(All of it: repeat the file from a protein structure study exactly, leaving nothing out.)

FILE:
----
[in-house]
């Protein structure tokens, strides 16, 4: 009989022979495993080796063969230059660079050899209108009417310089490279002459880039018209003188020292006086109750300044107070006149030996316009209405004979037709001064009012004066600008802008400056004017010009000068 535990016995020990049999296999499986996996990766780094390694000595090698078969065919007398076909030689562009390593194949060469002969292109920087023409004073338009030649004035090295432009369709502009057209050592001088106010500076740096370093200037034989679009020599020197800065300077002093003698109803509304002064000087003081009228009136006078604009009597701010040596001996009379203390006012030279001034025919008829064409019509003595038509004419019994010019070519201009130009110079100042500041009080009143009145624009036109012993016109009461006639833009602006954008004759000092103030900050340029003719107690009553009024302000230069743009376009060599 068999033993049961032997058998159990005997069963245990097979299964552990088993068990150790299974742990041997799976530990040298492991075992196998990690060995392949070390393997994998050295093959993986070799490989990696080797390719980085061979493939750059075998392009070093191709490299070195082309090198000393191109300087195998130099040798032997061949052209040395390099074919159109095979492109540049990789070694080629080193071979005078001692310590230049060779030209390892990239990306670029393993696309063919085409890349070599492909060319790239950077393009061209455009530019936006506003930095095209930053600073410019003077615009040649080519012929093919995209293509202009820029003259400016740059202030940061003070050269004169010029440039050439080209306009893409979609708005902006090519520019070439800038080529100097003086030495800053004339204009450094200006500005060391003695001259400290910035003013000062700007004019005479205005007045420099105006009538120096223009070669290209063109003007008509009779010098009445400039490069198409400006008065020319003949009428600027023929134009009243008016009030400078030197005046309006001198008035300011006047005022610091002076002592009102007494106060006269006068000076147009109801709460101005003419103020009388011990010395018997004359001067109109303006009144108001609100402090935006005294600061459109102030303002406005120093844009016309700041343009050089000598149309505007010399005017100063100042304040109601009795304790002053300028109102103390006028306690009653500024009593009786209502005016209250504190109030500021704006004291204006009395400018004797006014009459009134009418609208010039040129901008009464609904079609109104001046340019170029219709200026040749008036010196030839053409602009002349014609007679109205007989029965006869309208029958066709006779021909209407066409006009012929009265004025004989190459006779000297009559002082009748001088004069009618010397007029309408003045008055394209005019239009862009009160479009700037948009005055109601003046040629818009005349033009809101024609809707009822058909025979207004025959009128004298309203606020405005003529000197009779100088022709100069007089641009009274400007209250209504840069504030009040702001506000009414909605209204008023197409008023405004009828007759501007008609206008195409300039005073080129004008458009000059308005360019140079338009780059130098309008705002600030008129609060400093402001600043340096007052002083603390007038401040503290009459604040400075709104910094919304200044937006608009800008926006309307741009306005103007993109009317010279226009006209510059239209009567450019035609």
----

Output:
[in-house]
């Protein structure tokens, strides 16, 4: 009989022979495993080796063969230059660079050899209108009417310089490279002459880039018209003188020292006086109750300044107070006149030996316009209405004979037709001064009012004066600008802008400056004017010009000068 535990016995020990049999296999499986996996990766780094390694000595090698078969065919007398076909030689562009390593194949060469002969292109920087023409004073338009030649004035090295432009369709502009057209050592001088106010500076740096370093200037034989679009020599020197800065300077002093003698109803509304002064000087003081009228009136006078604009009597701010040596001996009379203390006012030279001034025919008829064409019509003595038509004419019994010019070519201009130009110079100042500041009080009143009145624009036109012993016109009461006639833009602006954008004759000092103030900050340029003719107690009553009024302000230069743009376009060599 068999033993049961032997058998159990005997069963245990097979299964552990088993068990150790299974742990041997799976530990040298492991075992196998990690060995392949070390393997994998050295093959993986070799490989990696080797390719980085061979493939750059075998392009070093191709490299070195082309090198000393191109300087195998130099040798032997061949052209040395390099074919159109095979492109540049990789070694080629080193071979005078001692310590230049060779030209390892990239990306670029393993696309063919085409890349070599492909060319790239950077393009061209455009530019936006506003930095095209930053600073410019003077615009040649080519012929093919995209293509202009820029003259400016740059202030940061003070050269004169010029440039050439080209306009893409979609708005902006090519520019070439800038080529100097003086030495800053004339204009450094200006500005060391003695001259400290910035003013000062700007004019005479205005007045420099105006009538120096223009070669290209063109003007008509009779010098009445400039490069198409400006008065020319003949009428600027023929134009009243008016009030400078030197005046309006001198008035300011006047005022610091002076002592009102007494106060006269006068000076147009109801709460101005003419103020009388011990010395018997004359001067109109303006009144108001609100402090935006005294600061459109102030303002406005120093844009016309700041343009050089000598149309505007010399005017100063100042304040109601009795304790002053300028109102103390006028306690009653500024009593009786209502005016209250504190109030500021704006004291204006009395400018004797006014009459009134009418609208010039040129901008009464609904079609109104001046340019170029219709200026040749008036010196030839053409602009002349014609007679109205007989029965006869309208029958066709006779021909209407066409006009012929009265004025004989190459006779000297009559002082009748001088004069009618010397007029309408003045008055394209005019239009862009009160479009700037948009005055109601003046040629818009005349033009809101024609809707009822058909025979207004025959009128004298309203606020405005003529000197009779100088022709100069007089641009009274400007209250209504840069504030009040702001506000009414909605209204008023197409008023405004009828007759501007008609206008195409300039005073080129004008458009000059308005360019140079338009780059130098309008705002600030008129609060400093402001600043340096007052002083603390007038401040503290009459604040400075709104910094919304200044937006608009800008926006309307741009306005103007993109009317010279226009006209510059239209009567450019035609």